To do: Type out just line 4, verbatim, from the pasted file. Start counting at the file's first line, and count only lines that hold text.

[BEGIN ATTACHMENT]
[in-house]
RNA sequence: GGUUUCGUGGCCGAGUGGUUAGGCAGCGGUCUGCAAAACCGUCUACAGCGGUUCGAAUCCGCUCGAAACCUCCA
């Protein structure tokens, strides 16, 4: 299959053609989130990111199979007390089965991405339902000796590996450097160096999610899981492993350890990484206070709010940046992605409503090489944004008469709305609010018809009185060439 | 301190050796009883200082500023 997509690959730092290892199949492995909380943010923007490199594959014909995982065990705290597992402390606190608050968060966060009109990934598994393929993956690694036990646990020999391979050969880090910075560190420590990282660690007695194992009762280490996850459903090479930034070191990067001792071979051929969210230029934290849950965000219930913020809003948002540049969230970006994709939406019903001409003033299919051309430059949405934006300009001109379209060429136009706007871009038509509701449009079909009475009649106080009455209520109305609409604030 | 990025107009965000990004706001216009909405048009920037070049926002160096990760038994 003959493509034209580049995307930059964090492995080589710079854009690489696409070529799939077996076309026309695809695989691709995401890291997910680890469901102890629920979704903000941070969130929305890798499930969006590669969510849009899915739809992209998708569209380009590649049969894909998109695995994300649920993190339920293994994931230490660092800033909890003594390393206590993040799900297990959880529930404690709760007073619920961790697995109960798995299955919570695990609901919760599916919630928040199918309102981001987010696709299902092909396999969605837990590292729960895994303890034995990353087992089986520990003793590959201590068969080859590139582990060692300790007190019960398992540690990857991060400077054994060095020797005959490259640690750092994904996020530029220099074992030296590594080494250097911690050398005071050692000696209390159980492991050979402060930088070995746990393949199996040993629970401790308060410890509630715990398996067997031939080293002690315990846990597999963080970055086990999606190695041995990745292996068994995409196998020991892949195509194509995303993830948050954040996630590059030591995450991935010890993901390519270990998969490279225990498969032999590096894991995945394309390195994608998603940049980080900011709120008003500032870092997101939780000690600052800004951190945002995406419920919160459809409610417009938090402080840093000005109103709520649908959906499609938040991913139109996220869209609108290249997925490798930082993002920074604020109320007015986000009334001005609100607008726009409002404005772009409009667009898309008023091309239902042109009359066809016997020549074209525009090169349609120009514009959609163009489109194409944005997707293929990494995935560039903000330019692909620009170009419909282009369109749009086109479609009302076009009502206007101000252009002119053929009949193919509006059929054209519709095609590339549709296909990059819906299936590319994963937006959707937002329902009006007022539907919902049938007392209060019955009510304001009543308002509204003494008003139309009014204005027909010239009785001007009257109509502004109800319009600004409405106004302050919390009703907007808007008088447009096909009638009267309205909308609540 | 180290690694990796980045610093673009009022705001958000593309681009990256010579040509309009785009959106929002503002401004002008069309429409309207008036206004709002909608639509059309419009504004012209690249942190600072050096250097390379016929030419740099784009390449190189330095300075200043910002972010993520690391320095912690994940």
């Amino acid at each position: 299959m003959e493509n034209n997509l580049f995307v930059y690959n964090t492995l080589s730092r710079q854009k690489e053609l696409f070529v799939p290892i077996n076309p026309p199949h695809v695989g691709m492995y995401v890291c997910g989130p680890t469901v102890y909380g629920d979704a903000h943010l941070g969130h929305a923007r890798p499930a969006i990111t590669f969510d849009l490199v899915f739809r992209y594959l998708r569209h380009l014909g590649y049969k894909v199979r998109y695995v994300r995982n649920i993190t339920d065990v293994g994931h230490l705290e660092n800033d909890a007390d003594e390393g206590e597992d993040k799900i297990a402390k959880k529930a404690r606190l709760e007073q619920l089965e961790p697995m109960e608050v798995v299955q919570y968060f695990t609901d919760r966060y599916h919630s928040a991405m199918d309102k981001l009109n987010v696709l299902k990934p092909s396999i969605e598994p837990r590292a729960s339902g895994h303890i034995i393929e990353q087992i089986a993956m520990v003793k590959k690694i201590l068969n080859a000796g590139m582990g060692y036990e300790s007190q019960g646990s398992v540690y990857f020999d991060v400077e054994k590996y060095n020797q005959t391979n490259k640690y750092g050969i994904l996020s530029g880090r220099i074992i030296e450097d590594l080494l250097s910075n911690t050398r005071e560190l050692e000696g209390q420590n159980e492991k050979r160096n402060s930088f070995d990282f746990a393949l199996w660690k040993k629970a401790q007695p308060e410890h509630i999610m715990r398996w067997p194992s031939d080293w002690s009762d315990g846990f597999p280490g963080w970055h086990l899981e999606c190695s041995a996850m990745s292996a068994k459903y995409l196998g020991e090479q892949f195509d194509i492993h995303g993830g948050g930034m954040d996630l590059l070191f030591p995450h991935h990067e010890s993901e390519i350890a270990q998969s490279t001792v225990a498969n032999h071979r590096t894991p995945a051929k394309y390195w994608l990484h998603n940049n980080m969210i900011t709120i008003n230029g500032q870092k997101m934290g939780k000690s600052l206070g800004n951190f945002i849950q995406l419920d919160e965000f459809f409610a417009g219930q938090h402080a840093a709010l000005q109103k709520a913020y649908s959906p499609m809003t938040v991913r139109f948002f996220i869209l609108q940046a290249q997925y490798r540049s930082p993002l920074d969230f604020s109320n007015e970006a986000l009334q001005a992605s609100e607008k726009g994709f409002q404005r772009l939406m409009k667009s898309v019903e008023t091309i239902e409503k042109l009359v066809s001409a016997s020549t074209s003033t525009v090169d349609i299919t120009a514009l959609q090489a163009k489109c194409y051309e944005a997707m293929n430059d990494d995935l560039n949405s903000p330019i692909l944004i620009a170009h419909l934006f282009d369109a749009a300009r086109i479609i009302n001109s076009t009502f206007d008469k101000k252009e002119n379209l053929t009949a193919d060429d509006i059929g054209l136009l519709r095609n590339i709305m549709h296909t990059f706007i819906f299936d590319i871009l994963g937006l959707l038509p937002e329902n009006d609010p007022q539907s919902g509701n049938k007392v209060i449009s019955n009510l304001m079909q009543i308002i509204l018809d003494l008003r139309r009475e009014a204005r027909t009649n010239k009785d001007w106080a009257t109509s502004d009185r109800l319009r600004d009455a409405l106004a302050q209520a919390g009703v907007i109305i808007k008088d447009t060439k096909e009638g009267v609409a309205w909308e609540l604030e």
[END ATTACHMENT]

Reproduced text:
């Amino acid at each position: 299959m003959e493509n034209n997509l580049f995307v930059y690959n964090t492995l080589s730092r710079q854009k690489e053609l696409f070529v799939p290892i077996n076309p026309p199949h695809v695989g691709m492995y995401v890291c997910g989130p680890t469901v102890y909380g629920d979704a903000h943010l941070g969130h929305a923007r890798p499930a969006i990111t590669f969510d849009l490199v899915f739809r992209y594959l998708r569209h380009l014909g590649y049969k894909v199979r998109y695995v994300r995982n649920i993190t339920d065990v293994g994931h230490l705290e660092n800033d909890a007390d003594e390393g206590e597992d993040k799900i297990a402390k959880k529930a404690r606190l709760e007073q619920l089965e961790p697995m109960e608050v798995v299955q919570y968060f695990t609901d919760r966060y599916h919630s928040a991405m199918d309102k981001l009109n987010v696709l299902k990934p092909s396999i969605e598994p837990r590292a729960s339902g895994h303890i034995i393929e990353q087992i089986a993956m520990v003793k590959k690694i201590l068969n080859a000796g590139m582990g060692y036990e300790s007190q019960g646990s398992v540690y990857f020999d991060v400077e054994k590996y060095n020797q005959t391979n490259k640690y750092g050969i994904l996020s530029g880090r220099i074992i030296e450097d590594l080494l250097s910075n911690t050398r005071e560190l050692e000696g209390q420590n159980e492991k050979r160096n402060s930088f070995d990282f746990a393949l199996w660690k040993k629970a401790q007695p308060e410890h509630i999610m715990r398996w067997p194992s031939d080293w002690s009762d315990g846990f597999p280490g963080w970055h086990l899981e999606c190695s041995a996850m990745s292996a068994k459903y995409l196998g020991e090479q892949f195509d194509i492993h995303g993830g948050g930034m954040d996630l590059l070191f030591p995450h991935h990067e010890s993901e390519i350890a270990q998969s490279t001792v225990a498969n032999h071979r590096t894991p995945a051929k394309y390195w994608l990484h998603n940049n980080m969210i900011t709120i008003n230029g500032q870092k997101m934290g939780k000690s600052l206070g800004n951190f945002i849950q995406l419920d919160e965000f459809f409610a417009g219930q938090h402080a840093a709010l000005q109103k709520a913020y649908s959906p499609m809003t938040v991913r139109f948002f996220i869209l609108q940046a290249q997925y490798r540049s930082p993002l920074d969230f604020s109320n007015e970006a986000l009334q001005a992605s609100e607008k726009g994709f409002q404005r772009l939406m409009k667009s898309v019903e008023t091309i239902e409503k042109l009359v066809s001409a016997s020549t074209s003033t525009v090169d349609i299919t120009a514009l959609q090489a163009k489109c194409y051309e944005a997707m293929n430059d990494d995935l560039n949405s903000p330019i692909l944004i620009a170009h419909l934006f282009d369109a749009a300009r086109i479609i009302n001109s076009t009502f206007d008469k101000k252009e002119n379209l053929t009949a193919d060429d509006i059929g054209l136009l519709r095609n590339i709305m549709h296909t990059f706007i819906f299936d590319i871009l994963g937006l959707l038509p937002e329902n009006d609010p007022q539907s919902g509701n049938k007392v209060i449009s019955n009510l304001m079909q009543i308002i509204l018809d003494l008003r139309r009475e009014a204005r027909t009649n010239k009785d001007w106080a009257t109509s502004d009185r109800l319009r600004d009455a409405l106004a302050q209520a919390g009703v907007i109305i808007k008088d447009t060439k096909e009638g009267v609409a309205w909308e609540l604030e």